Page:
Let’s face it, this isn’t rocket science. Paint any container black and put it in the sun. Of course the amount of heat you get will vary a lot depending on location, time of year and cloud cover, but they are easy to build and provide a hot shower with a small investment. I started experimenting to make a lightweight portable unit to give me a hot shower while primitive camping. I have a pop-up slide in a truck camper, but it doesn’t have hot water or a shower. If you are building one for a cabin you can build it into an insulated collector box and boost the efficiency.
I have built two different heaters and I am happy with both styles. The first one is the easiest to build. I checked the plumbing aisle at the home store to get the most tubing for the least price. I found 100′ coil of 3/4″ black poly tubing for $20. I would rather have 1″ tubing to increase the volume, but the price jumped up too high. You can keep an eye on Craigslist for cheap tubing left over from a construction company. Short pieces can be joined together. I formed the tubing into a flat coil and secured it with wire ties to a scrap length of pvc pipe to hold it’s shape. I inserted a plastic hose barb with 3/4 npt threads in each end of the tubing. A standard garden hose can be tightened onto the 3/4 threads. You can spend a few more dollars for garden hose fittings, but I just snug the hose onto the npt threads with a pair of pliers. I wanted to use garden hose for the connections so I can park the camper in the shade and put the heater in the sun. I can add more hose as needed.
I put the coil in the sun and filled it with cold ground water. It was a sunny 75-80 degree day. 4 hours later the water came out too hot to hold your hand under it. I didn’t make any exact measurements, but I was happy with the results. I needed to make a mixing valve to temper the water. I had a couple hose cocks laying around and they were perfect because the garden hose will screw right on. I attached the hose cocks to a tee and added a ball valve to the other end of the tee. I picked up a cheap shower head and removed the low flow restrictor. I attached the shower head to the ball so I could take a “navy shower”. Now I could open the hot valve and wait for it to reach the shower head. I can add cold water as needed and use the ball valve to shut off the flow without the need to readjust the temperature. It gave me enough hot water for one person to easily shower and probable enough for two if you wash fast. When it runs out of hot water the changeover to cold takes place fairly slowly. It allows enough time to hurry up and finish before you have to freeze.
The second heater I built was made out of two 10′ lengths of 4″ pvc pipe. I had some drain pipe here so I used it. It’s not meant to be under any pressure, but since it was just collecting dust in the loft I figured I had nothing to lose if it cracked. If I were buying the pipes new I would get standard pvc or abs pipes. The abs would not need to be painted. I clamped both pipes next to each other on a couple boards. I drilled and tapped 4 end caps to take 1/2″ npt adapters. You can buy reducer fittings if you don’t have a tap. I used 1/2″ pvc pipe to make all of the connection. You can use 3/4″ pipe for more flow. Cold water is supplied to one end of the pipe. There is a tee to feed both pipes with cold water. The hot water exits the other end of the pipe through the 1/2″ npt adapters. It tee’s back together and supplies hot water to my garden hose. This heater holds much water than the coil and has less surface area exposed to the sun so it takes longer to heat up. It can supply a comfortably warm shower after sitting in the sun on an 80 degree day. I didn’t need to be tempered, but it will need it in warmer weather.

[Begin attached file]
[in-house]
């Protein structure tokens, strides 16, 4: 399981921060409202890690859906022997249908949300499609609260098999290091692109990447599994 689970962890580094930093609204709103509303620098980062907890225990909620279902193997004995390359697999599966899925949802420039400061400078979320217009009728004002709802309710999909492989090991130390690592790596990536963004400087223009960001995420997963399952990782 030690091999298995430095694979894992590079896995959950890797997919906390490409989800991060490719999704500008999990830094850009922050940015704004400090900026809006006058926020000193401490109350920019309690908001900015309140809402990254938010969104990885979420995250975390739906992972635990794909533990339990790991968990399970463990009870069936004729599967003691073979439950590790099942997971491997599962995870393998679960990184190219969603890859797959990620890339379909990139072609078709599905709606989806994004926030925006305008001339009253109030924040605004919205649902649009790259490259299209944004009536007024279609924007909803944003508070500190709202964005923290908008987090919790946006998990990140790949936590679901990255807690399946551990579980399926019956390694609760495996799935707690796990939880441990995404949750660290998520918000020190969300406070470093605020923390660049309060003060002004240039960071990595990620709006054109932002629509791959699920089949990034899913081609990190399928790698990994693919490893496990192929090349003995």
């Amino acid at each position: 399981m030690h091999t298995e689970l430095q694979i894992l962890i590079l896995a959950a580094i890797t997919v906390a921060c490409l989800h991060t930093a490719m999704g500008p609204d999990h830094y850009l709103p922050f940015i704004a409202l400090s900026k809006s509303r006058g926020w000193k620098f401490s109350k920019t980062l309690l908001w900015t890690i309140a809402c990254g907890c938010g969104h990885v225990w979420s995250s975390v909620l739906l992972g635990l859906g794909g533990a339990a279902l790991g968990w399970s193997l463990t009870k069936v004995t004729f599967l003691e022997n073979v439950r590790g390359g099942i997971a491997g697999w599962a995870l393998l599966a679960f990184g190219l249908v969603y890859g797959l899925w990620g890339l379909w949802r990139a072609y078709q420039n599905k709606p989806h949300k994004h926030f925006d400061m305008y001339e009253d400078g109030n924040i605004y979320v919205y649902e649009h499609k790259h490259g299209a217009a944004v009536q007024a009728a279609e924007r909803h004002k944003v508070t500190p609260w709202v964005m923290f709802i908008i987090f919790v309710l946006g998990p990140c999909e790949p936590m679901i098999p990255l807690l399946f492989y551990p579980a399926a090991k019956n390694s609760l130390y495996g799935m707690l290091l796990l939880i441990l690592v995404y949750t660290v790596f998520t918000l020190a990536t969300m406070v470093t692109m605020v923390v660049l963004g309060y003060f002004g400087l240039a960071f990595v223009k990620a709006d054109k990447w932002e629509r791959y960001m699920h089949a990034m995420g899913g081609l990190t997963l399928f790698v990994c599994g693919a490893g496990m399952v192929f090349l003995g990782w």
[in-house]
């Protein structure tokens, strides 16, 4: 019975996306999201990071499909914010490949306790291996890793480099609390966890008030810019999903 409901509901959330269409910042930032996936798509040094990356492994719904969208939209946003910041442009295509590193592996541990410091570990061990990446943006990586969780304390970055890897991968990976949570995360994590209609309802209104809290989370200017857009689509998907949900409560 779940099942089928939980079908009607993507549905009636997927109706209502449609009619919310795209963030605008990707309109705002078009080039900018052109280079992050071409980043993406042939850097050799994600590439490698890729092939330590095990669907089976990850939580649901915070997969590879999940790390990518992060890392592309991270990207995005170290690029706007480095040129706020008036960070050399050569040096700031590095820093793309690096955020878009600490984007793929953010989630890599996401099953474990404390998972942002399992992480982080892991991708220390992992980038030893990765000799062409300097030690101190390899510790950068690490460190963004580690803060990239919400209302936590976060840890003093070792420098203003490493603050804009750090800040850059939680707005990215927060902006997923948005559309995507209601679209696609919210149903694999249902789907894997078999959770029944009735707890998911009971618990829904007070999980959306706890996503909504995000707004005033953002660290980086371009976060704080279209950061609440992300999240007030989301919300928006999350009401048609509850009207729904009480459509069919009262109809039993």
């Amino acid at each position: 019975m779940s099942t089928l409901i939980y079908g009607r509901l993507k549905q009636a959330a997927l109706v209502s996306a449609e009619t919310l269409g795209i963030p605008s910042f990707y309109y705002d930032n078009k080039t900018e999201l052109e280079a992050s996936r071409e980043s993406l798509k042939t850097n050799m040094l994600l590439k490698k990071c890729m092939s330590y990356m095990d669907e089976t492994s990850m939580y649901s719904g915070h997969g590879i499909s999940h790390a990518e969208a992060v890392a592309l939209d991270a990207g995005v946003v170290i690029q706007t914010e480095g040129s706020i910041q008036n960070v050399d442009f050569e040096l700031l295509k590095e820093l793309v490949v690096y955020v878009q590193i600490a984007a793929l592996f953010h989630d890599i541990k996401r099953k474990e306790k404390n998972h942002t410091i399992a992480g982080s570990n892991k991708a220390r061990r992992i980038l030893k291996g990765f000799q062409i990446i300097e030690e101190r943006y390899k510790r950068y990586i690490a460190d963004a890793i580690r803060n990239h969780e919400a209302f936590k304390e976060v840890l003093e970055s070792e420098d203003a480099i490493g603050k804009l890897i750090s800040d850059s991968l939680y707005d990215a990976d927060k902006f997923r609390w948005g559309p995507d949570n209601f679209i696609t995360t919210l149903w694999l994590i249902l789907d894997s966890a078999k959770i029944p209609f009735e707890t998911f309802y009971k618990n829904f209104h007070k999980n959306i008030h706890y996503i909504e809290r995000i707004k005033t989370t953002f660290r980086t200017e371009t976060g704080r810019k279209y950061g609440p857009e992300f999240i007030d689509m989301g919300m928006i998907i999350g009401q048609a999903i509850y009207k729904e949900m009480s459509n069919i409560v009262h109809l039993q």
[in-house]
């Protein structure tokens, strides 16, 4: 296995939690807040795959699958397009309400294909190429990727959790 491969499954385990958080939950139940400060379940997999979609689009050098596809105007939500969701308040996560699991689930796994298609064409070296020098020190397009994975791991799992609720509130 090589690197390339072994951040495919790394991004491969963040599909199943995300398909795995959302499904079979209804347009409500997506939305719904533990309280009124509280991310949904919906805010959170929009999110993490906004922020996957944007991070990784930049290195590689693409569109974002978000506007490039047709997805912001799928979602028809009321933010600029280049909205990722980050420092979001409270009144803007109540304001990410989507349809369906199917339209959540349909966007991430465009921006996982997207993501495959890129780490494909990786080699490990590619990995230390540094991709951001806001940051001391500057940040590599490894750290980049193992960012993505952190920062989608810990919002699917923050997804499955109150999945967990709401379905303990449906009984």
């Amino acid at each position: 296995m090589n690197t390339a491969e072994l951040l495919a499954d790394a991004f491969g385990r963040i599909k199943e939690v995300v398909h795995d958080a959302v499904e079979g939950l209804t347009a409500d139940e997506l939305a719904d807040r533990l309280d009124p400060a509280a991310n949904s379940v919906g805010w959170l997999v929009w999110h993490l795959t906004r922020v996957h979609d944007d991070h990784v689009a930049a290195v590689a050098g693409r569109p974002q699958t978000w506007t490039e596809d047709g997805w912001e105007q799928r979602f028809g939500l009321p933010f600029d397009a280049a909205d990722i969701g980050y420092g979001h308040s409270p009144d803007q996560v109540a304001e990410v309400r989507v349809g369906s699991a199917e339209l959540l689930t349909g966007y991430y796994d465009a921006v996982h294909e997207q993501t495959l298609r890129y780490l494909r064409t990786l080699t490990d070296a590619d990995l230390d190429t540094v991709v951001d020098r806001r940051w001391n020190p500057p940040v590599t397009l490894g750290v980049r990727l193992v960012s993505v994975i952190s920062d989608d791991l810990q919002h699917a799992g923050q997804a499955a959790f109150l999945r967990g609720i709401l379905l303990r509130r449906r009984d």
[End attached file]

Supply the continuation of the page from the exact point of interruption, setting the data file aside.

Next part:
I set up a 12v utility pump so I could shower if running water wasn’t available. I have a whole house water filter to remove any debris and a tee to supply hot and cold water to my shower head. I added a pressure gauge just so I could have an idea what is going on in the system. Now I can draw water from a stream or any other fairly clean source. If you have an off grid hunting cabin you could supply it from a rain collection barrel. As you start making the connection with the garden hoses you might run into a problem connecting two male end together. You can pick up a couple female/female connectors, but I used washer machine hoses because I had some here. My pump/filter system, shower head and valves and a couple hoses all fit right into a rubbermaid container for storage.
The coil or the pipes could be mounted to the roof of your rv or camper. Even if you have a water heater this could increase the time you can boondock and save enough fuel to pay for itself quickly. You don’t have to copy my system exactly. Use it as a guide and put together something with the parts you have on hand. I have been thinking of a good way use this system seasonally in my house. I want to leave the existing plumbing in place and add a second shower head. I want to be able to have conventional hot water if needed while still taking advantage of the sun’s green energy during the summer months.
This article included several photos. Be sure to view them all.